SnowDrift3D, a high-resolution, atmospheric snow-transport model, is presented for the first time. In contrast to most state-of-the-art snowdrift models, atmospheric particle transport, i.e. saltation and suspension, is accounted for by one passive transport equation. The model uses
unsteady wind fields (spatial resolution of up to 2 m) computed with an atmospheric computational fluid dynamics model that is directly connected to the numerical weather prediction model ALADIN. Sensitivity runs show that (1) the saltation mass flux is a function of cubic shear velocity,
u*3, (2) the model is marginally sensitive to the grid spacing at high resolutions (up to 2 m), (3) the model computes the redistribution of snow at high resolution in real time on dual core personal computers and (4) the changing topography of the snow cover should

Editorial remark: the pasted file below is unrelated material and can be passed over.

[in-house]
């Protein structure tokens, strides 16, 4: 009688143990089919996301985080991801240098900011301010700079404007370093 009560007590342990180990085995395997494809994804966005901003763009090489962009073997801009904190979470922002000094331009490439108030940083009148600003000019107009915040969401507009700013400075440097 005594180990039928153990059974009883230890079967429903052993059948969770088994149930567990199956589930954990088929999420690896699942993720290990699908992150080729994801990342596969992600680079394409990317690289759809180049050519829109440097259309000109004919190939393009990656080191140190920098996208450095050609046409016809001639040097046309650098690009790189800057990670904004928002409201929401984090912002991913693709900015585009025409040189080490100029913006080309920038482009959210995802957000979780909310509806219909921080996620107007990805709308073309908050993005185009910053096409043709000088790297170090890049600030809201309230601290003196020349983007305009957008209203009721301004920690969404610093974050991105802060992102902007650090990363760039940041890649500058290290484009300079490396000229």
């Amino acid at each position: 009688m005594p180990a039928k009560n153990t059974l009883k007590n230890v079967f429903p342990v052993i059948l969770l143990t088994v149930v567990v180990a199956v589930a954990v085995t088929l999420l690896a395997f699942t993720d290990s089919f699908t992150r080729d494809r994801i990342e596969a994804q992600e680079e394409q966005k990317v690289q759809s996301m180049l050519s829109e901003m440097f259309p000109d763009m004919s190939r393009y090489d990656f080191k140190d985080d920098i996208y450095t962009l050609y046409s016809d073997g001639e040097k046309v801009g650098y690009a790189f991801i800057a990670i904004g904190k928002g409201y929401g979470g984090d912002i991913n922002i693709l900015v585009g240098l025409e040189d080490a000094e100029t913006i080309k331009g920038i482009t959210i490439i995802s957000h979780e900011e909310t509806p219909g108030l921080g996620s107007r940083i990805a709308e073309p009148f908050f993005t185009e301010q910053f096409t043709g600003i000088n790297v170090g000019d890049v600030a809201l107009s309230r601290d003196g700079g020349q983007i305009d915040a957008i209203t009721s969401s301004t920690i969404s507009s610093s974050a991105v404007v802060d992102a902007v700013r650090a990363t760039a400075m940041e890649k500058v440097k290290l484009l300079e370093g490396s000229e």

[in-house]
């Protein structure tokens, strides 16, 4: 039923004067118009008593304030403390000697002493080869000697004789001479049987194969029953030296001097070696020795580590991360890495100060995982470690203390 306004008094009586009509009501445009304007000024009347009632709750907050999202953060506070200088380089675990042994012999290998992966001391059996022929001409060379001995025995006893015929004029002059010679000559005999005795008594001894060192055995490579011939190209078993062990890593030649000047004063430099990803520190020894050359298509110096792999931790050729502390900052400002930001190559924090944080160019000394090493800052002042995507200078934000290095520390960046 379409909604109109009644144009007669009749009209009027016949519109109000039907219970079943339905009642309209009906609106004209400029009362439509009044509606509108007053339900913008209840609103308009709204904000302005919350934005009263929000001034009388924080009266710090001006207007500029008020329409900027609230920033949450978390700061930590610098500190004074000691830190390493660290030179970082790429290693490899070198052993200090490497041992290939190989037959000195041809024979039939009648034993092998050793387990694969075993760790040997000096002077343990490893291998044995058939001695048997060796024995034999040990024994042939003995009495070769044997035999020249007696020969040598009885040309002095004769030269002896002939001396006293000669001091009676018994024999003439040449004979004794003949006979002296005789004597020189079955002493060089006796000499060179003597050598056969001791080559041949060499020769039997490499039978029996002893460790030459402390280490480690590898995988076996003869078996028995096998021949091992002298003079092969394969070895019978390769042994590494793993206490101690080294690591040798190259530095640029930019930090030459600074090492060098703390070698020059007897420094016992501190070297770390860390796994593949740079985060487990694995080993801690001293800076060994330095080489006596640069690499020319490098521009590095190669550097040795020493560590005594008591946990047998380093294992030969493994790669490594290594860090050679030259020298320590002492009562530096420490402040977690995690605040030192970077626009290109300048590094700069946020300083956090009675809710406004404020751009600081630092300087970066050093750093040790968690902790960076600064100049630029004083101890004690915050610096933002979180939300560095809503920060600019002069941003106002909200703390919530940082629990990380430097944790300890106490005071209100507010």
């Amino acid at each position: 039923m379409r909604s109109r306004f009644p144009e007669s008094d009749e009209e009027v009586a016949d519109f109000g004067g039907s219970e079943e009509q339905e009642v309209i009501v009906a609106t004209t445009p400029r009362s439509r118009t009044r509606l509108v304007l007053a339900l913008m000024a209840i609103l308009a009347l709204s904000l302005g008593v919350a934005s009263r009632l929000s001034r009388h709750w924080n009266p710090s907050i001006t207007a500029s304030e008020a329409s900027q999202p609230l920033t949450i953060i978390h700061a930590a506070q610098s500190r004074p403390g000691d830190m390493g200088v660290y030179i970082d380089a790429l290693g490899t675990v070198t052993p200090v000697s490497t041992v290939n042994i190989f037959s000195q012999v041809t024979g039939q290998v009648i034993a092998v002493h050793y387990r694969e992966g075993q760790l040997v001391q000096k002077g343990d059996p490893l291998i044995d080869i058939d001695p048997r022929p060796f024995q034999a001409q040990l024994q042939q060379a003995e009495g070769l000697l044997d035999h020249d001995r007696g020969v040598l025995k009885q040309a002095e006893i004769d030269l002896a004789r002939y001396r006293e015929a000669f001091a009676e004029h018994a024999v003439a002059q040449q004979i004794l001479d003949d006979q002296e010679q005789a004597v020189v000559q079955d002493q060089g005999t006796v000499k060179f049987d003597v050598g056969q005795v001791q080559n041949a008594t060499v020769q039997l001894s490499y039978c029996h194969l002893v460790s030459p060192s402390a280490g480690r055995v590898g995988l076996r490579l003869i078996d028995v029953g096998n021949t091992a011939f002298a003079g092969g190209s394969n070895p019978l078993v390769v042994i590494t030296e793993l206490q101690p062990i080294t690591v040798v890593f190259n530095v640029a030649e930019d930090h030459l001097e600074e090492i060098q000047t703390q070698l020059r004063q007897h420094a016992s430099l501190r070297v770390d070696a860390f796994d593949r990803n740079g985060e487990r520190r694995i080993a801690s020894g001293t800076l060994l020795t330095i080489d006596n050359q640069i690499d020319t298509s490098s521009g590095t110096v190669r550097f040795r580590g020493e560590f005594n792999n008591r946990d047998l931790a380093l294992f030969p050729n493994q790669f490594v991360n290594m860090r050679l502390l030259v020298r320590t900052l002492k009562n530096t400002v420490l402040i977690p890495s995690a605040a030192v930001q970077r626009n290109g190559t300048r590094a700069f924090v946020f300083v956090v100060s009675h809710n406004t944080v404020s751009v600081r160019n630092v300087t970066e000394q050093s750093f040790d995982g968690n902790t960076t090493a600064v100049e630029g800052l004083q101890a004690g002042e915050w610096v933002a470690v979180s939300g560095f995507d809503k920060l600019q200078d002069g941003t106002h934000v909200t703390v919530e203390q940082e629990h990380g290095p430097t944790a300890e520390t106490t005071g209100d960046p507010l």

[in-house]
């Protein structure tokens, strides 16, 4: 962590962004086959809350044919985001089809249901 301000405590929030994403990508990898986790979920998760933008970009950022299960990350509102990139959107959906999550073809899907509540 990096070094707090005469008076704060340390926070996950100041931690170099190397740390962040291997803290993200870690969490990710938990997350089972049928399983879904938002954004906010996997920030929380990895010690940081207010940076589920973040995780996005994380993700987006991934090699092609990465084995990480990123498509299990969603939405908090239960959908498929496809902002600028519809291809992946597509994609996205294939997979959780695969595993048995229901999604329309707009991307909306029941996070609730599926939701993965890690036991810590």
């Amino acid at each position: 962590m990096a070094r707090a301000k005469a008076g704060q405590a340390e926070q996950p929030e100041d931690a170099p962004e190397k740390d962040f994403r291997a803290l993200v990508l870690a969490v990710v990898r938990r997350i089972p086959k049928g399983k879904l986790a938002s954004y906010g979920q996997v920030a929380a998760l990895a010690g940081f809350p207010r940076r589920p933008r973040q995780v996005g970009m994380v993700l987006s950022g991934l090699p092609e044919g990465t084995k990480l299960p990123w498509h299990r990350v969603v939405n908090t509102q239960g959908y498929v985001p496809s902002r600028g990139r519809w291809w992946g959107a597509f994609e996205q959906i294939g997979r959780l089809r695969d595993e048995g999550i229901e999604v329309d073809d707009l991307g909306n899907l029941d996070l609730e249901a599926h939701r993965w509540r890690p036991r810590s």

be included in cases of local erosion or deposition of a large amount of snow. Finally, we present a comparison of modeled and measured snow distributions obtained by terrestrial laser scanning showing area-wide linear correlation up to R = 0.33.
The Journal of Glaciology is published six times per year. It accepts submissions from any discipline related to the study of snow and ice. All articles are peer reviewed. The Journal is included in the ISI Science Citation Index.